Globaphobia: Confronting Fears about Open Trade

Overview

For much of the post-World War II period, the increasing globalization of the U.S. economy was welcomed by policymakers and by the American people. We gained the benefits of cheaper and, in some cases, better foreign-made products, while U.S. firms gained wider access to foreign markets. The increasing economic interlinkages with the rest of the world helped promote capitalism and democracy around the globe. Indeed, we helped "win" the Cold War by trading and investing with the rest of the world, in the process ...

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Overview

For much of the post-World War II period, the increasing globalization of the U.S. economy was welcomed by policymakers and by the American people. We gained the benefits of cheaper and, in some cases, better foreign-made products, while U.S. firms gained wider access to foreign markets. The increasing economic interlinkages with the rest of the world helped promote capitalism and democracy around the globe. Indeed, we helped "win" the Cold War by trading and investing with the rest of the world, in the process demonstrating to all concerned the virtues of trade and markets. In recent years, however, a growing chorus of complaints has been lodged against globalization--which is blamed for costing American workers their jobs and lowering their wages.

The authors of this book speak directly and simply to these concerns, demonstrating with easy prose and illustrations why the "globaphobes" are wrong. Globalization has not cost the United States jobs. Nor has it played any more than a small part in the disappointing trends in wages of many American workers. The challenge for all Americans is to embrace globalization and all of the benefits it brings, while adopting targeted policies to ease the very real pain of those few Americans whom globalization may harm. Globaphobia outlines a novel, yet sensible program for advancing this objective.

Copublished with the Twentieth Century Fund and the Progressive Policy Institute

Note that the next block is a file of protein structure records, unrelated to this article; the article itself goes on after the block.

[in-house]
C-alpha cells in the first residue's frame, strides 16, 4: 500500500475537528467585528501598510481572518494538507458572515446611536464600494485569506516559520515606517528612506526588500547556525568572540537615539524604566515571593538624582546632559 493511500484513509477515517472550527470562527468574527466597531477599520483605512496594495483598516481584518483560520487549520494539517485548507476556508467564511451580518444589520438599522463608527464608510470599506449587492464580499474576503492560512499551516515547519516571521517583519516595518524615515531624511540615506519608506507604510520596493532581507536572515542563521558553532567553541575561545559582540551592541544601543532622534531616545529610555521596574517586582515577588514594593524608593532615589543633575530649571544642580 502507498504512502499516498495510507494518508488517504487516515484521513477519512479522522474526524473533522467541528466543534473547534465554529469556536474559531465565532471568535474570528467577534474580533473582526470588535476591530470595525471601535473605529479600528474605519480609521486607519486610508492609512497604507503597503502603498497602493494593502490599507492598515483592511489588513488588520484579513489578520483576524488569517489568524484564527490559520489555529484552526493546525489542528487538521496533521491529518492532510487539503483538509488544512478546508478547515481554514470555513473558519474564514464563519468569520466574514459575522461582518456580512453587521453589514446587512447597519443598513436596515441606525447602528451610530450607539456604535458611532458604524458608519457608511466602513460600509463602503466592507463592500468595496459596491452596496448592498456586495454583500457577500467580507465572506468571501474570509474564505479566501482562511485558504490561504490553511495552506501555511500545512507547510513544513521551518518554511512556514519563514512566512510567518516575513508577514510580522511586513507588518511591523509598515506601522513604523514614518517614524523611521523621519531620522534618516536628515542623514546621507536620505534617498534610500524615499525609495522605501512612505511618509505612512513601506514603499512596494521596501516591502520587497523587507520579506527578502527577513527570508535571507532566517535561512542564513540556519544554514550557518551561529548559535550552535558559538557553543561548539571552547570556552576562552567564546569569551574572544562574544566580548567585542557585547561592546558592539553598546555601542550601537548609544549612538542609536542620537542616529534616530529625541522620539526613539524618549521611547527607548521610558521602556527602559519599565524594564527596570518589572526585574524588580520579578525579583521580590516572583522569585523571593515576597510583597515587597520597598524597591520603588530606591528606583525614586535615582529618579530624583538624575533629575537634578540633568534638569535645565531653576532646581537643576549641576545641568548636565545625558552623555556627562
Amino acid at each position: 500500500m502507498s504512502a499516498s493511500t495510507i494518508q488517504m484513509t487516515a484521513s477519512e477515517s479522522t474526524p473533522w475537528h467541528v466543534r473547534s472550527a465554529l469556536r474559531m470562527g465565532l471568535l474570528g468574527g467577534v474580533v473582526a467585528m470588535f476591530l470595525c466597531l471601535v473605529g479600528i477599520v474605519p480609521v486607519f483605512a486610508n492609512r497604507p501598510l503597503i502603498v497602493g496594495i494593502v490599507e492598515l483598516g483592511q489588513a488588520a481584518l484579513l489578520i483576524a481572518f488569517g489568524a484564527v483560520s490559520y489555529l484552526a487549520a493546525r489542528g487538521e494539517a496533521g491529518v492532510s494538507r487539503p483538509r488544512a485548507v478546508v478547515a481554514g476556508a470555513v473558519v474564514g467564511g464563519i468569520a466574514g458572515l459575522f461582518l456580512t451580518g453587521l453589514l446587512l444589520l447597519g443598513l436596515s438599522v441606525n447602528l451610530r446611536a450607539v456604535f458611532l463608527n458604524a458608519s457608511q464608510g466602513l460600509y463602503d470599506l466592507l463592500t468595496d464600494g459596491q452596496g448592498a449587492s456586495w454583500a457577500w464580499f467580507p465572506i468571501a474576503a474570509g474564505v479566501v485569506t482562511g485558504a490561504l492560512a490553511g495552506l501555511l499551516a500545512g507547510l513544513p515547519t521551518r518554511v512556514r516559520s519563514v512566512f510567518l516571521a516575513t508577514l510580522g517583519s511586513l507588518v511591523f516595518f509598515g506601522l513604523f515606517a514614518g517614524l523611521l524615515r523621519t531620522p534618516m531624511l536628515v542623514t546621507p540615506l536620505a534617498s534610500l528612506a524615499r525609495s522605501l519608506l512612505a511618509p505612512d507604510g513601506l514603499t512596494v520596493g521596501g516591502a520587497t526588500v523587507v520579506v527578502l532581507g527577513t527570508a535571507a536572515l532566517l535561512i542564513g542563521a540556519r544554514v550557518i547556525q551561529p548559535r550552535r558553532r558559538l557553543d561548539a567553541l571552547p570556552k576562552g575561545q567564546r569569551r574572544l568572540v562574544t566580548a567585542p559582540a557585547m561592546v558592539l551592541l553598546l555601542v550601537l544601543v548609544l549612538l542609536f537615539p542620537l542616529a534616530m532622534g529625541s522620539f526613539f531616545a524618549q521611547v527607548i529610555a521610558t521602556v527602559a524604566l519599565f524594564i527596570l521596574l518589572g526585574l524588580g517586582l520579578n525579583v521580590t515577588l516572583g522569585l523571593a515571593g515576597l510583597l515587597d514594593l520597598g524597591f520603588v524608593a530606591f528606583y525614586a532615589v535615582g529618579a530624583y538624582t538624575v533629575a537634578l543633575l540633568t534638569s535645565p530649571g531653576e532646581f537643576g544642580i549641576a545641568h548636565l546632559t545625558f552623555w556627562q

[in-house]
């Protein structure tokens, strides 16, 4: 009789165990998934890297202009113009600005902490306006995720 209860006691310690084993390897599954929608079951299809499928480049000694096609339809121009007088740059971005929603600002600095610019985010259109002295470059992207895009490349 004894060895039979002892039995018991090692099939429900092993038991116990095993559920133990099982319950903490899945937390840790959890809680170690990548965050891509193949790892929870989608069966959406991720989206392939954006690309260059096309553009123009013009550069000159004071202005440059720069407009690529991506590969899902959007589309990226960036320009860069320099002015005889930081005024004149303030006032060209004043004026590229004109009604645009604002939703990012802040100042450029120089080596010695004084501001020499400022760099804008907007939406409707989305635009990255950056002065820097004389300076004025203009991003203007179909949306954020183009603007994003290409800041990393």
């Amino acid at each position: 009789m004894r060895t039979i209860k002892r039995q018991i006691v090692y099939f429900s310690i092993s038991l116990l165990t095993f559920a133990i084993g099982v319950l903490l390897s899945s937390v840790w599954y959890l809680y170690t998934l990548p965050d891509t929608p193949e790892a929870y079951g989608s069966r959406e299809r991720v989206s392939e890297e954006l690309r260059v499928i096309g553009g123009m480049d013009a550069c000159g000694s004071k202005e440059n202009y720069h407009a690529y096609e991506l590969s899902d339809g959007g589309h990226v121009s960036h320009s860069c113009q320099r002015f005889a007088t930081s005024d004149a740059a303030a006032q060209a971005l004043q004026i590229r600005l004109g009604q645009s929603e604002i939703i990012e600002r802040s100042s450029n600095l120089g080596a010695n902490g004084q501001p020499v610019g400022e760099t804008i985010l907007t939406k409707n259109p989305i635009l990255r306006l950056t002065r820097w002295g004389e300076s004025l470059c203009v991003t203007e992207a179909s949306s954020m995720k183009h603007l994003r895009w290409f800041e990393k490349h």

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Editorial Reviews

From the Publisher

"There will be many other books that treat these and similar subjects.... But it is difficult to imagine that there will be many better or more stimulating than [GLOBAPHOBIA]. The issues [GLOBAPHOBIA] raise[s] are the right ones. The solutions [it] suggest[s]... are equally correct." —Albert Fishlow, International Finance, 2:2, 1999

"Globaphobia deftly dissects the anti-trade arguments currently in vogue. An important book at an important time in the continuing debate over America's international posture.
" —James A. Baker, III, Former Secretary of State

"GLOBAPHOBIA knocks down the myths and misconceptions that too often cloud discourse concerning our increasing economic linkages with the rest of the world. The authors skillfully and impartially present data which establish that Americans overwhelmingly benefit from globalization through higher wages and better jobs.... This highly readable handbook is a welcome addition for citizens interested in policies that enhance their economic well-being, and it should be required reading for all legislators." —Carla A. Hills, Former U.S. Trade Representative

Booknews
Brookings Institution fellows and a founder of the Progressive Policy Institute make a case for the advantages of global trade at a time when, paradoxically, the US is doubting the desirability of the goal of its leadership in integrating national economies. They answer the critics of freer trade regarding the dislocation of jobs issue. Paper edition (unseen), $15.95. Annotation c. by Book News, Inc., Portland, Or.
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Product Details

  • ISBN-13: 9780815711902
  • Publisher: Brookings Institution Press, Progressive Policy Institute, and Twentieth Century Fund
  • Publication date: 2/28/1998
  • Pages: 125
  • Product dimensions: 6.40 (w) x 9.50 (h) x 0.60 (d)

Meet the Author

Gary Burtless is the John C. and Nancy D. Whitehead Chair in the Economic Studies program at the Brookings Institution. Robert Z. Lawrence is Albert L. Williams Professor of International Trade and Investment at the Kennedy School of Government. He is also a senior fellow at the Institute for International Economics, and a research associate at the National Bureau of Economic Research. He served as a member of the President's Council of Economic Advisers from 1998 to 2000. Lawrence has also been a senior fellow at the Brookings Institution. His books include Globaphobia: Confronting Fears about Open Trade (Brookings, 1998) and Single World, Divided Nations? International Trade and the OECD Labor Markets (Brookings/OECD, 1996). Robert E. Litan is a senior fellow in Economic Studies at Brookings and vice president for research and policy at the Kauffman Foundation. Robert J. Shapiro is a founder and vice president of the Progressive Policy Institute.

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Table of Contents

1 Introduction 1
2 The Virtues of Openness 13
3 Openness and Jobs 44
4 Openness and Wages 59
5 Fairness and Level Playing Fields 89
6 Openness, Sovereignty, and Standards 110
7 Addressing Dislocation and Inequality 127
References 151
Index 157
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